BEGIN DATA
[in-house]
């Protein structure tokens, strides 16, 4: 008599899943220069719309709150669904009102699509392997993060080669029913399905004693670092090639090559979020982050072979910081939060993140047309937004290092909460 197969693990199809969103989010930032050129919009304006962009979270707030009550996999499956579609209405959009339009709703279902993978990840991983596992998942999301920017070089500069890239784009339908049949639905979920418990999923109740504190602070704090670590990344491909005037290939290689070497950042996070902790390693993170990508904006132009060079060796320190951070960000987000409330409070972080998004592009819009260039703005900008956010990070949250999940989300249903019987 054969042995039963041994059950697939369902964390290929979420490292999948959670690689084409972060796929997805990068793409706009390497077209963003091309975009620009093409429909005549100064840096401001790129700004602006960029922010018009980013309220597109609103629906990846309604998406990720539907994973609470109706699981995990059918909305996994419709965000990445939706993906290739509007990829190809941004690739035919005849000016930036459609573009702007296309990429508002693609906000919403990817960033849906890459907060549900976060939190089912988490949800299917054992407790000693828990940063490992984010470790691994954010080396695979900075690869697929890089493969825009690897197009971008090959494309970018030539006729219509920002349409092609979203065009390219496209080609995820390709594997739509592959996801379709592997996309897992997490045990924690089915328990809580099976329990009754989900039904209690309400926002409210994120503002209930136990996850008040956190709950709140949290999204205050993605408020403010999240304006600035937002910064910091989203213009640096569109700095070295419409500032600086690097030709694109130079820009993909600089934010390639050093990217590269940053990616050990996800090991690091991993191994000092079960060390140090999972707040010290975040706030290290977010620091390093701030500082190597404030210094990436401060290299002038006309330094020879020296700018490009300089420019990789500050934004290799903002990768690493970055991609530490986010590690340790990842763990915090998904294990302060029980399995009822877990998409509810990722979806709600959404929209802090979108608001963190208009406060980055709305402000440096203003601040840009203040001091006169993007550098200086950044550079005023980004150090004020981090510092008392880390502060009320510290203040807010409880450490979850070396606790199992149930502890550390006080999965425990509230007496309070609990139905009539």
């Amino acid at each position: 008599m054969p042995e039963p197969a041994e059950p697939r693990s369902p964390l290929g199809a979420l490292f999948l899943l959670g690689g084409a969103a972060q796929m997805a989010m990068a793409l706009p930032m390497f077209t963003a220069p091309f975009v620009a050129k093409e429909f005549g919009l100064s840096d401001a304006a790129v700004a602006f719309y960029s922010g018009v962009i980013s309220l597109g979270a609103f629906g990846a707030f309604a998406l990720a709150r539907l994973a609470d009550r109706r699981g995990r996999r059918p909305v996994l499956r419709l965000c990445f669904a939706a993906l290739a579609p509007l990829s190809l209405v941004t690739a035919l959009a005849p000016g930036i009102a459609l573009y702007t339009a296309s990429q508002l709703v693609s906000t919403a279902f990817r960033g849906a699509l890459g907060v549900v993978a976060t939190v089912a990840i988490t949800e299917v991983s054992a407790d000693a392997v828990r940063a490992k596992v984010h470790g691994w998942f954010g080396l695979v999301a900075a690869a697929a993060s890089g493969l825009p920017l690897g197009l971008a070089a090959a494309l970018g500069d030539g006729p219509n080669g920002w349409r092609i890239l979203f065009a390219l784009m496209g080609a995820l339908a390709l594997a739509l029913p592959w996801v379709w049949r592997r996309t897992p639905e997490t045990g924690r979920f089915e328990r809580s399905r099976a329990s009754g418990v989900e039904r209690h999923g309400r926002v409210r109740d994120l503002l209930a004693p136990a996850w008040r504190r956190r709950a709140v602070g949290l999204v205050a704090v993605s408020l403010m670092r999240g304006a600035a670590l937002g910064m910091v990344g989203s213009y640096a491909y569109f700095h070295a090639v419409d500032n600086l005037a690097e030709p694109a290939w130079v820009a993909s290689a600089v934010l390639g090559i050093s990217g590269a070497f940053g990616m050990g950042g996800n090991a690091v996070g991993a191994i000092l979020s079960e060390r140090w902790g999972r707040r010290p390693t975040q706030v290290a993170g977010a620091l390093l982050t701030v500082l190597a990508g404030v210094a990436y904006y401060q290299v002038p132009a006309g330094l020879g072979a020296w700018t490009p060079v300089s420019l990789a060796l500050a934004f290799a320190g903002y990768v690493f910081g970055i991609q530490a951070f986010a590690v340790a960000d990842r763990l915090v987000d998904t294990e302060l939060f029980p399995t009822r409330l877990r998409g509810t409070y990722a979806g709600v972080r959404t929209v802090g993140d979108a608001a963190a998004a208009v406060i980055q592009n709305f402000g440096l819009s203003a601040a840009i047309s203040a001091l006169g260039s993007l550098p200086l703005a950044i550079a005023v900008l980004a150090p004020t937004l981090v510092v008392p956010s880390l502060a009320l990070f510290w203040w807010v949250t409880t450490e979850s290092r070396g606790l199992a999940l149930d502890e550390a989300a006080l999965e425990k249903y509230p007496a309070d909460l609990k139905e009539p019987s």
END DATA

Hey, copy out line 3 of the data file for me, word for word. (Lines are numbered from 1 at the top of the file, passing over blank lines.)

């Amino acid at each position: 008599m054969p042995e039963p197969a041994e059950p697939r693990s369902p964390l290929g199809a979420l490292f999948l899943l959670g690689g084409a969103a972060q796929m997805a989010m990068a793409l706009p930032m390497f077209t963003a220069p091309f975009v620009a050129k093409e429909f005549g919009l100064s840096d401001a304006a790129v700004a602006f719309y960029s922010g018009v962009i980013s309220l597109g979270a609103f629906g990846a707030f309604a998406l990720a709150r539907l994973a609470d009550r109706r699981g995990r996999r059918p909305v996994l499956r419709l965000c990445f669904a939706a993906l290739a579609p509007l990829s190809l209405v941004t690739a035919l959009a005849p000016g930036i009102a459609l573009y702007t339009a296309s990429q508002l709703v693609s906000t919403a279902f990817r960033g849906a699509l890459g907060v549900v993978a976060t939190v089912a990840i988490t949800e299917v991983s054992a407790d000693a392997v828990r940063a490992k596992v984010h470790g691994w998942f954010g080396l695979v999301a900075a690869a697929a993060s890089g493969l825009p920017l690897g197009l971008a070089a090959a494309l970018g500069d030539g006729p219509n080669g920002w349409r092609i890239l979203f065009a390219l784009m496209g080609a995820l339908a390709l594997a739509l029913p592959w996801v379709w049949r592997r996309t897992p639905e997490t045990g924690r979920f089915e328990r809580s399905r099976a329990s009754g418990v989900e039904r209690h999923g309400r926002v409210r109740d994120l503002l209930a004693p136990a996850w008040r504190r956190r709950a709140v602070g949290l999204v205050a704090v993605s408020l403010m670092r999240g304006a600035a670590l937002g910064m910091v990344g989203s213009y640096a491909y569109f700095h070295a090639v419409d500032n600086l005037a690097e030709p694109a290939w130079v820009a993909s290689a600089v934010l390639g090559i050093s990217g590269a070497f940053g990616m050990g950042g996800n090991a690091v996070g991993a191994i000092l979020s079960e060390r140090w902790g999972r707040r010290p390693t975040q706030v290290a993170g977010a620091l390093l982050t701030v500082l190597a990508g404030v210094a990436y904006y401060q290299v002038p132009a006309g330094l020879g072979a020296w700018t490009p060079v300089s420019l990789a060796l500050a934004f290799a320190g903002y990768v690493f910081g970055i991609q530490a951070f986010a590690v340790a960000d990842r763990l915090v987000d998904t294990e302060l939060f029980p399995t009822r409330l877990r998409g509810t409070y990722a979806g709600v972080r959404t929209v802090g993140d979108a608001a963190a998004a208009v406060i980055q592009n709305f402000g440096l819009s203003a601040a840009i047309s203040a001091l006169g260039s993007l550098p200086l703005a950044i550079a005023v900008l980004a150090p004020t937004l981090v510092v008392p956010s880390l502060a009320l990070f510290w203040w807010v949250t409880t450490e979850s290092r070396g606790l199992a999940l149930d502890e550390a989300a006080l999965e425990k249903y509230p007496a309070d909460l609990k139905e009539p019987s």